in time vs on time

  • Le Pamplemousse

    Senior Member
    USA, English
    On time means "punctually":

    "Make sure to be on time for the party." (Don't be late)

    In time means "before a time limit expires", such as in sports (basketball, in this case):

    "Did he get the shot off in time?" (before the clock ran out)

    If you could give specific examples, it might help me a bit more, since this is one of those concepts that English speakers know subliminally.
     

    river

    Senior Member
    U.S. English
    On time = at the planned time; neither late nor early.

    In time = with enough time to spare; before the last moment.
     

    Le Pamplemousse

    Senior Member
    USA, English
    On time = at the planned time; neither late nor early.

    I disagree with that assessment...I could arrive on time for my dentist appointment and still be a few minutes early, as long as I was there at the time of the appointment.
     

    maxiogee

    Banned
    English
    I agree with Le Pamplemousse, being early for the dentist is being on time.

    I see the split between in time and on time as
    in time covers an activity which has been completed before a certain time-limit, or deadline. The test must be completed within the alloted two hours.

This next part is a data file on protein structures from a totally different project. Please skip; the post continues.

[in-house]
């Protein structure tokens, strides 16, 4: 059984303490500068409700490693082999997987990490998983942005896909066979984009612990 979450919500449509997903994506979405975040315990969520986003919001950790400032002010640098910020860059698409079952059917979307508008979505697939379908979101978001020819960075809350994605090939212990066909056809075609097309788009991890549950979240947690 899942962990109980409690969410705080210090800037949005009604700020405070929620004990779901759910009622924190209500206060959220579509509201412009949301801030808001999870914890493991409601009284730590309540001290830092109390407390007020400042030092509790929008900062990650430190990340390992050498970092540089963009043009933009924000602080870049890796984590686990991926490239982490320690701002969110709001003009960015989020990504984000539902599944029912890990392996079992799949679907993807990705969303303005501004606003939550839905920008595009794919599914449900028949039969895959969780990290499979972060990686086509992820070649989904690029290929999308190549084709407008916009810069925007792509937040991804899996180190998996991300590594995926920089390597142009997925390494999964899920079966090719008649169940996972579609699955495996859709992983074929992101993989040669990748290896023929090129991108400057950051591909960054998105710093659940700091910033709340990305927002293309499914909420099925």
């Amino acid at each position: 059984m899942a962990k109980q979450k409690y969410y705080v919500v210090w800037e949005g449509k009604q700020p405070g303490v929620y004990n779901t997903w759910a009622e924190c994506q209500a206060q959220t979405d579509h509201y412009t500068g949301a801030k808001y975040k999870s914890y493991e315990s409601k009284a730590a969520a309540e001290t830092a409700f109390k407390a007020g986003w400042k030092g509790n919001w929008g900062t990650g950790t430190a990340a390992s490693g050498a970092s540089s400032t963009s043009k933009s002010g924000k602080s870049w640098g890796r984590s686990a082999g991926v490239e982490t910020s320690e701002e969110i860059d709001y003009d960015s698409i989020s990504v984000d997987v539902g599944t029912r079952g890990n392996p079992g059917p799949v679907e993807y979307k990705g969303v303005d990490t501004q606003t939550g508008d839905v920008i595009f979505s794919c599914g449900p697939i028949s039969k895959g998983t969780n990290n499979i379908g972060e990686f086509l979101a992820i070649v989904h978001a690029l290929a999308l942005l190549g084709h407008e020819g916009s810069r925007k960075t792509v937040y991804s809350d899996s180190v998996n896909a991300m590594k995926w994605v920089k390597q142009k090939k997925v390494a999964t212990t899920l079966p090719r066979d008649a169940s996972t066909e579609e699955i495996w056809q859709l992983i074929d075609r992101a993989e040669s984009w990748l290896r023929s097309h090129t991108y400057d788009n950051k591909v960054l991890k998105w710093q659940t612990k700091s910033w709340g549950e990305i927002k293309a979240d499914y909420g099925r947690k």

on time covers one particular instant. One is either on time or late. The kick-off is at 3.30.
     

    maxiogee

    Banned
    English
    Technically yes, but practically it is on time.

    You wish to go to the theatre. The show starts at 20:00
    They have a policy of not allowing latecomers to disturb the audience.
    There is a sign saying "Those who do not arrive on time will not be admited to the auditorium until the end of the first act."
    What time will you arrive at?
     

    river

    Senior Member
    U.S. English
    maxiogee said:
    Technically yes, but practically it is on time.

    You wish to go to the theatre. The show starts at 20:00
    They have a policy of not allowing latecomers to disturb the audience.
    There is a sign saying "Those who do not arrive on time will not be admited to the auditorium until the end of the first act."
    What time will you arrive at?

    I will arrive early.
     

    panjandrum

    Lapsed Moderator
    English-Ireland (top end)
    Clearly there are different interpretations of on time and in time.

    I agree with river:
    On time = at the planned time; neither late nor early.
    In time = with enough time to spare; before the last moment.

    ... and with others from the earlier threads.

    We also agree with the OED, which says:
    In time: Soon or early enough, not too late.
    Letters put into any of the Receiving Houses before twelve o'clock will be in time for the early mails.
    On time: Punctually.
    As my airline friends would say, I prefer on-time departures.
     
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